The range of size, shape, color, personality and purpose for which dogs are bred is jaw-dropping. Over centuries, different dogs in different geographic locations have been honed by humans to play certain roles, from hunter to guardian, from herder to companion.
For some of these breeds, size has been a significant player in the search for perfection, whether that was to hunt bigger or faster game or guard a home with more intimidation, or even just to have the mass to survive in freezing locations. Of the hundreds of dog breeds around the world, here are nine of the largest.
Some people live by the motto “bigger is better,” and it extends to their dogs, too. Despite their massive size, they’re actually wonderful to live with as most prefer to relax all day and are relatively calm inside the house. Large does are well suited to suburban or country living because that means more space for them to sprawl. But apartment dwellers need not worry: Many large dogs are more than happy to sleep all day as long as you give them daily exercise to work off their energy. Since they were originally bred to be hunters and have a natural instinct to guard and protect, regular activity is a must.
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If you're a family that loves to play and exercise outdoors, or wants to grow their clan without having another child, then you might want to consider taking in a larger dog. Big dogs love nothing more than bonding with their owners, tossing around a ball outside, and protecting their house. They’re perfect for snuggling up on the couch with when you’re not outside taking on hikes and playing catch, and they’re often intuitive to your emotions and will be there to brighten your day. There’s nothing quite like coming home after a long day and having a big furry friend run to the door to greet you.
Larger dog breeds typically weigh more than 55 pounds, so they are considered an investment due to the cost of food and care. But is there a better feeling than coming home from a long day and seeing your giant best bud waiting at the door? No, there is not.
The Great Dane is widely recognized as the largest dog breed by the American Kennel Club, at least in terms of height. The Great Dane is a breed of German origin and its German name of Deutsche Dogge means German mastiff. However, before setting down official roots in Germany, the dogs that eventually became the Great Dane breed came from a crossbreed between English mastiffs and Irish wolfhounds.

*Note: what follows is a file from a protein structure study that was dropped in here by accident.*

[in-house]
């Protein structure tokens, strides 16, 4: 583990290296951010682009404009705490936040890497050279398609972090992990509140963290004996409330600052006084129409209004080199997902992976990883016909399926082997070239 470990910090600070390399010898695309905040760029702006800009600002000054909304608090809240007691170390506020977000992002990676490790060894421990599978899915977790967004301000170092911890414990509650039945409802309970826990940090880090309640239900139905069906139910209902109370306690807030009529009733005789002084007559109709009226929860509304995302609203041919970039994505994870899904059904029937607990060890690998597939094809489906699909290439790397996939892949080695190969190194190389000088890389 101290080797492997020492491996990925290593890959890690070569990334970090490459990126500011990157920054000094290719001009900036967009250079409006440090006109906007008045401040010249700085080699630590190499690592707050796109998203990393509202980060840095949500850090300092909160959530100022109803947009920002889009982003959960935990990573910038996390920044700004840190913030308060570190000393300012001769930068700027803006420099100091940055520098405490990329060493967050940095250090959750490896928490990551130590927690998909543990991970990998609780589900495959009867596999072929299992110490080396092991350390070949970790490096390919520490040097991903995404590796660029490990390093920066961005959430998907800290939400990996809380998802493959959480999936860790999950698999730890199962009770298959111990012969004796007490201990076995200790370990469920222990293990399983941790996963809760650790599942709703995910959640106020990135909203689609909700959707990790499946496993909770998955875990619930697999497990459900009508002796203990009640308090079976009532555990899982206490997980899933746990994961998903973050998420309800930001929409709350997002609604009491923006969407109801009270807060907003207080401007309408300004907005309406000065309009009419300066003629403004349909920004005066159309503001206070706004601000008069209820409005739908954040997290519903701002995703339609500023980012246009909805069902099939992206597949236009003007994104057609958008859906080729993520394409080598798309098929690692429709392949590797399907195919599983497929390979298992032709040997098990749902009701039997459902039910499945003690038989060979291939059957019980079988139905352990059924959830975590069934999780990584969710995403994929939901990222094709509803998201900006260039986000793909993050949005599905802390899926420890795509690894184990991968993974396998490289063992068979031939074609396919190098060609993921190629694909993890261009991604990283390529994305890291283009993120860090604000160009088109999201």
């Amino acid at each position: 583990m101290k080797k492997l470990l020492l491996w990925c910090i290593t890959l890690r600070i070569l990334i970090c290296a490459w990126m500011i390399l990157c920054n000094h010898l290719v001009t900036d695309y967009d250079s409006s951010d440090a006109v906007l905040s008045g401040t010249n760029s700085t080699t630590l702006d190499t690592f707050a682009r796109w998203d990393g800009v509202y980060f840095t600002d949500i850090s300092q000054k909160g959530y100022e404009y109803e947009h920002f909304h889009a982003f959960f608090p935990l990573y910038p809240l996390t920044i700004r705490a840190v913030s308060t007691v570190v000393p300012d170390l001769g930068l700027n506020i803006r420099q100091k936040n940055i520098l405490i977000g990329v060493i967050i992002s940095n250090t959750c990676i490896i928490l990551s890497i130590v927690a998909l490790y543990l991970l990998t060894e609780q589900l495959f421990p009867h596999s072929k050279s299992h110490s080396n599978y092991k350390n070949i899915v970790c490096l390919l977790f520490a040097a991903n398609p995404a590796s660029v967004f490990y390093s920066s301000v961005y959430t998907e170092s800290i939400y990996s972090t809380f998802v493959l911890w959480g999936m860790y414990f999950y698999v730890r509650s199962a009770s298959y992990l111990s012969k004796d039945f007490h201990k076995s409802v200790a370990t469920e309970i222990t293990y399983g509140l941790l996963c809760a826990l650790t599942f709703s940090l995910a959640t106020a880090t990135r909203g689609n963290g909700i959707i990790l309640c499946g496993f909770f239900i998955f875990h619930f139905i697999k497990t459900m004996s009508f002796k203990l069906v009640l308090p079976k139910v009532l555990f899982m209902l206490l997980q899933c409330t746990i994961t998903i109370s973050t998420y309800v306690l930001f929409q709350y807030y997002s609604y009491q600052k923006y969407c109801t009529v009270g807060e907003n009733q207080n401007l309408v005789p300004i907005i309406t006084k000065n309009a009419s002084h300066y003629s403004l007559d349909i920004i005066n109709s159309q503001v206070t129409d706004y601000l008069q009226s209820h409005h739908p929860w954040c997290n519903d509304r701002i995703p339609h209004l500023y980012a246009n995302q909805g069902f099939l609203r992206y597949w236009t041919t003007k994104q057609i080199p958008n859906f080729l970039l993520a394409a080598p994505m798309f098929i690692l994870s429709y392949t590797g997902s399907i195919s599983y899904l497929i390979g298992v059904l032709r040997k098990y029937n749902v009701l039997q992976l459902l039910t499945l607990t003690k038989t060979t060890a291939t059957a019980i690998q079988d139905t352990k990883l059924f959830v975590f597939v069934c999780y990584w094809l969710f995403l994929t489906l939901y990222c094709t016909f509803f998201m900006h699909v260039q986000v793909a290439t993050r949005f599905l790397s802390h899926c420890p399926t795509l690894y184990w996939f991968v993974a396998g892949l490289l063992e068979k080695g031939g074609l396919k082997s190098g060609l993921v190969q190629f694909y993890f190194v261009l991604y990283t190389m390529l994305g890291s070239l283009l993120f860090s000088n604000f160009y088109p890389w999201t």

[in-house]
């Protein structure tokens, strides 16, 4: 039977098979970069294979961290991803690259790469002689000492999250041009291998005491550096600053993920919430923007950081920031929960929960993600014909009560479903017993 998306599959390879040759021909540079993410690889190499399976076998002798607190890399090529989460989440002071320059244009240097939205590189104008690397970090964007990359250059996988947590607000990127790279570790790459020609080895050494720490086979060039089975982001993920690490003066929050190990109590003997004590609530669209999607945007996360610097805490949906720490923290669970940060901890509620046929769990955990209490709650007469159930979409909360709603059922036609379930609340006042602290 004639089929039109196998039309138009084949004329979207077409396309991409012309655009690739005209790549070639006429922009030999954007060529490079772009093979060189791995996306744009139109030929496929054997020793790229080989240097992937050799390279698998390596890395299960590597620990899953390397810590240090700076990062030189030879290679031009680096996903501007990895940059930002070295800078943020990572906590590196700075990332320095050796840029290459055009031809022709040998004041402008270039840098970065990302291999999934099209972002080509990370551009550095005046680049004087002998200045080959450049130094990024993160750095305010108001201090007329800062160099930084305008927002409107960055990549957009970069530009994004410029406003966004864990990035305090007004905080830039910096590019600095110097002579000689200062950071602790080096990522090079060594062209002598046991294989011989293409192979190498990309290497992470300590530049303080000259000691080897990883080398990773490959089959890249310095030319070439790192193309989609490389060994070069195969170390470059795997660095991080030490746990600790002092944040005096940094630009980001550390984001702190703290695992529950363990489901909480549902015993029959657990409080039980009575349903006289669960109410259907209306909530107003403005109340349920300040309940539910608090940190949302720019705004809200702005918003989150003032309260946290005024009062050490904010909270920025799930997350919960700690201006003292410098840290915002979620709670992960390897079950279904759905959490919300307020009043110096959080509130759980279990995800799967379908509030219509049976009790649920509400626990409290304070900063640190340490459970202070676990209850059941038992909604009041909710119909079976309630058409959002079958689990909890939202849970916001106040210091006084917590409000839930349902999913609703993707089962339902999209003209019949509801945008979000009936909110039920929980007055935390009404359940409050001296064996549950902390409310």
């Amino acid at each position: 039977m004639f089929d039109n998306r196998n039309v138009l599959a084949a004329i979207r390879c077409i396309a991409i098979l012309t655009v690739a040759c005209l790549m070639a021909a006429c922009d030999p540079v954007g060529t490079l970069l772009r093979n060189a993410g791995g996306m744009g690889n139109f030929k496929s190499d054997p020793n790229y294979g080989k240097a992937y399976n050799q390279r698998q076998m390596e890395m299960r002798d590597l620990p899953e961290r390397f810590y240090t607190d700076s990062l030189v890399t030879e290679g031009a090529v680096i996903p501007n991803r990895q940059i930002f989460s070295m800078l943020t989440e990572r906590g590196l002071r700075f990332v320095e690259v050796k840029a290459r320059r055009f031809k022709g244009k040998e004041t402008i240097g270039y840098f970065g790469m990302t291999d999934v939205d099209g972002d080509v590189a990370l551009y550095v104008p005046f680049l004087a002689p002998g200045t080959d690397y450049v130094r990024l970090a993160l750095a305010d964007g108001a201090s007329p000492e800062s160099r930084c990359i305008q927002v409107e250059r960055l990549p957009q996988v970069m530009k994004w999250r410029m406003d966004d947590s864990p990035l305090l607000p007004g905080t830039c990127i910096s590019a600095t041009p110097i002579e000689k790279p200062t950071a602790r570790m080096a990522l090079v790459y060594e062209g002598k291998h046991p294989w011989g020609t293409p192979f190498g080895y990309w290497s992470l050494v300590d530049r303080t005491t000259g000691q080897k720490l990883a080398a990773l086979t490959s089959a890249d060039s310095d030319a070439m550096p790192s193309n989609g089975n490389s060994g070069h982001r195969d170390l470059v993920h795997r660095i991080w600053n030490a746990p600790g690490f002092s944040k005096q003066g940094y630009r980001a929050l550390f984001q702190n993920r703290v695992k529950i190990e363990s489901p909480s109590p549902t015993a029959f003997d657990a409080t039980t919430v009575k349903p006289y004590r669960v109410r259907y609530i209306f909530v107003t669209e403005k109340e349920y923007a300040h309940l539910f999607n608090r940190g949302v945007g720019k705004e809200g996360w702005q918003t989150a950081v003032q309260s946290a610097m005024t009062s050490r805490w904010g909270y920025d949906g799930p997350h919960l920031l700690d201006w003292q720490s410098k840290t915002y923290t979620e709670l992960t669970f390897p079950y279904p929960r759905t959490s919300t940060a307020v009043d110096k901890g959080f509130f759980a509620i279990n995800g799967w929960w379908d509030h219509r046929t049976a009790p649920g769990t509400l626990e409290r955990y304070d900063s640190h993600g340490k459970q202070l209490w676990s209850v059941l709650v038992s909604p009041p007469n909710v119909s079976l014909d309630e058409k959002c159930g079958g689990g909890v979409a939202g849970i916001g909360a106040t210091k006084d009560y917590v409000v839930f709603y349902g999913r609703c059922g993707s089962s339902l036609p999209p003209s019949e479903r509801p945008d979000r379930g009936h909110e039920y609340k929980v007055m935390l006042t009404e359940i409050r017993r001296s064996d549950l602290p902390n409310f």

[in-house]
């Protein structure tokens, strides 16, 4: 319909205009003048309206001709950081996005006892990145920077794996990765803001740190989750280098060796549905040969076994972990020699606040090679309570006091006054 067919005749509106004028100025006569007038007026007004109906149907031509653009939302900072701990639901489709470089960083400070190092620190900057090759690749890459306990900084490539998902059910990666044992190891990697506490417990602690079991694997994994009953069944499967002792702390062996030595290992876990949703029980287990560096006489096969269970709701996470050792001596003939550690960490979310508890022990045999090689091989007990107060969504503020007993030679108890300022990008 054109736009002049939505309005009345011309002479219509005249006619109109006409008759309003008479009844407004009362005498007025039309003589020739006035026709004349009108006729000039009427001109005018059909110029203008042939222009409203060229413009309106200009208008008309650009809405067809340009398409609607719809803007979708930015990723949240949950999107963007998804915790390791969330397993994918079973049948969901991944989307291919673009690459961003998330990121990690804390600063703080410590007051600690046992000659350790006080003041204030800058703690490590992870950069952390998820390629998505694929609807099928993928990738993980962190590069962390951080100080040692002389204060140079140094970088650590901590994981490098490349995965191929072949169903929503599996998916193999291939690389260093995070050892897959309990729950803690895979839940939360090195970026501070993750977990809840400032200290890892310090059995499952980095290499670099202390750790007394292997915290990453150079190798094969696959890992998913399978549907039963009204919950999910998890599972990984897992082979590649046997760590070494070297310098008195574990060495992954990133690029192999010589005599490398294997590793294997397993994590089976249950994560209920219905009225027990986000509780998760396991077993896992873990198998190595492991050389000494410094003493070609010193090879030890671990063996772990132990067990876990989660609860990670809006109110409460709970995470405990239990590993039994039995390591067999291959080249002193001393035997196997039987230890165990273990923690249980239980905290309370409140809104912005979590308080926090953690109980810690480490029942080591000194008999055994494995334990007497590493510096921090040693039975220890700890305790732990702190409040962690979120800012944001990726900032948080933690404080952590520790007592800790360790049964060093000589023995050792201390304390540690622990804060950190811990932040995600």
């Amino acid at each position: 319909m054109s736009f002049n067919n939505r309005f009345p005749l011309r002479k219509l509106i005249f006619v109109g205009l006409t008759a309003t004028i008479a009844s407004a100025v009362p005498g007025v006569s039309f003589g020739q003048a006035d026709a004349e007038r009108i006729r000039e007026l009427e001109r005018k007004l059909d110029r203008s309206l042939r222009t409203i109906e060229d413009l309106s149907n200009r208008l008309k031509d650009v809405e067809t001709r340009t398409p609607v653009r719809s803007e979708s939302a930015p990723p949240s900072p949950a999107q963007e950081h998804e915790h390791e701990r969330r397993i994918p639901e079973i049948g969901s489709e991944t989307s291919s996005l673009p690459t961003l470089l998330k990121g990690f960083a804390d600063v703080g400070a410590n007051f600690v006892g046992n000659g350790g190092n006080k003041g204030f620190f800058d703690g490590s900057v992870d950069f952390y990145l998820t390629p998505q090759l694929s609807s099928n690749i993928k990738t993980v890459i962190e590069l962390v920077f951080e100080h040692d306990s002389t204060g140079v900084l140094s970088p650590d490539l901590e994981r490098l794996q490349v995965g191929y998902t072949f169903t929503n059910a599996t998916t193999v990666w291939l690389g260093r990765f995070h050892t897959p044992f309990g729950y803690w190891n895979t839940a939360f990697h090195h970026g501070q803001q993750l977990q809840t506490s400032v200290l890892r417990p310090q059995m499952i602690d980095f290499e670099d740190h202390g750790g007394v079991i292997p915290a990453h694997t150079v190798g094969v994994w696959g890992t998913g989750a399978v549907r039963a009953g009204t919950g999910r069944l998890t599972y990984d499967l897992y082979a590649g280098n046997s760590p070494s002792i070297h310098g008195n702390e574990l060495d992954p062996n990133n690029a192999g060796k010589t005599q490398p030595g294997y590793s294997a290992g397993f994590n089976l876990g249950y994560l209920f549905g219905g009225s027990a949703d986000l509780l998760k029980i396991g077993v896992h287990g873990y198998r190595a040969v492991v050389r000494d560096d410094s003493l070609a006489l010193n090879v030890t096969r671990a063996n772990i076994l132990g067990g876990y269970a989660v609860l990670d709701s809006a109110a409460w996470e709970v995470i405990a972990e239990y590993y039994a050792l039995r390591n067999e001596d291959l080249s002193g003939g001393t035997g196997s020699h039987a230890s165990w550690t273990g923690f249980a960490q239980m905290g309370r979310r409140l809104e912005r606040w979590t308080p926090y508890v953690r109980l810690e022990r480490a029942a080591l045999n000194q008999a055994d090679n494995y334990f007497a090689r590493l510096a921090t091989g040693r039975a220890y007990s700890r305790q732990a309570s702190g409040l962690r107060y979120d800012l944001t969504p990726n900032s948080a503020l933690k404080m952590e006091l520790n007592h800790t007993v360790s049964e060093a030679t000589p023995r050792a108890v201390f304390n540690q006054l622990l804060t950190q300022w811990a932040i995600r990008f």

Here's a video look at the Great Dane:
Though they aren't the heaviest dogs, reaching around 100-120 pounds, they are among the tallest. The average Great Dane stands around 28-30 inches tall but often they can be taller. The world record holder for tallest dog was a Great Dane named Zeus who stood an astounding 44 inches tall. However, these big dogs trade longevity for their size, and live only to be between 6 to 8 years old. Zeus died of old age at just 5 years old.
Though the Great Dane is typically considered the largest of all dog breeds, we're going to look at a few other breeds that give this one a run for its money, including one breed that is actually even taller.
The Cane Corso is of Italian origin; a medium to large-sized dog with a muscular, strong and athletic appearance, the distinguished Cane Corso is an ancient dog of Roman decent. Like others of its type, the Cane Corso has a particularly short coat. They come in a variety of colours, including: black, brindle, grey and black.
The Cane Corso is a very energetic dog, inquisitive and highly independent. They are known for their fierce loyalty and suitability as a guard dog, minding persons and property.
Cane Corsos are large muscular dogs that belong to the Molosser family and is very closely related to and outdates the Neapolitan Mastiff. The breed dates back to Roman times where it was developed and employed as a guard dog, working dog and war dog. The breed is still very popular in Italy and has found some popularity in Australia in recent years. The modern Italians have bred the Cane Corso for a number of roles including hunting dog guard dog and companion animal for the family home.
The breed was nearly lost in the mid-1900s. With the wide-spread availability of firearms for hunting and the onset of the Second World War the breed was almost entirely abandoned. While the traditional hunting role of the Cane Corso has almost diminished to nothing, it has been revived in recent times and remains a popular animal in Europe and is now gaining recognition internationally.
The Cane Corso is a very energetic, strong and heavy-set dog, eager to please but tough to handle for an inexperienced owner. Early training is essential to maintain a firm grip on this stubborn breed and socialisation as a puppy is a must curb aggression.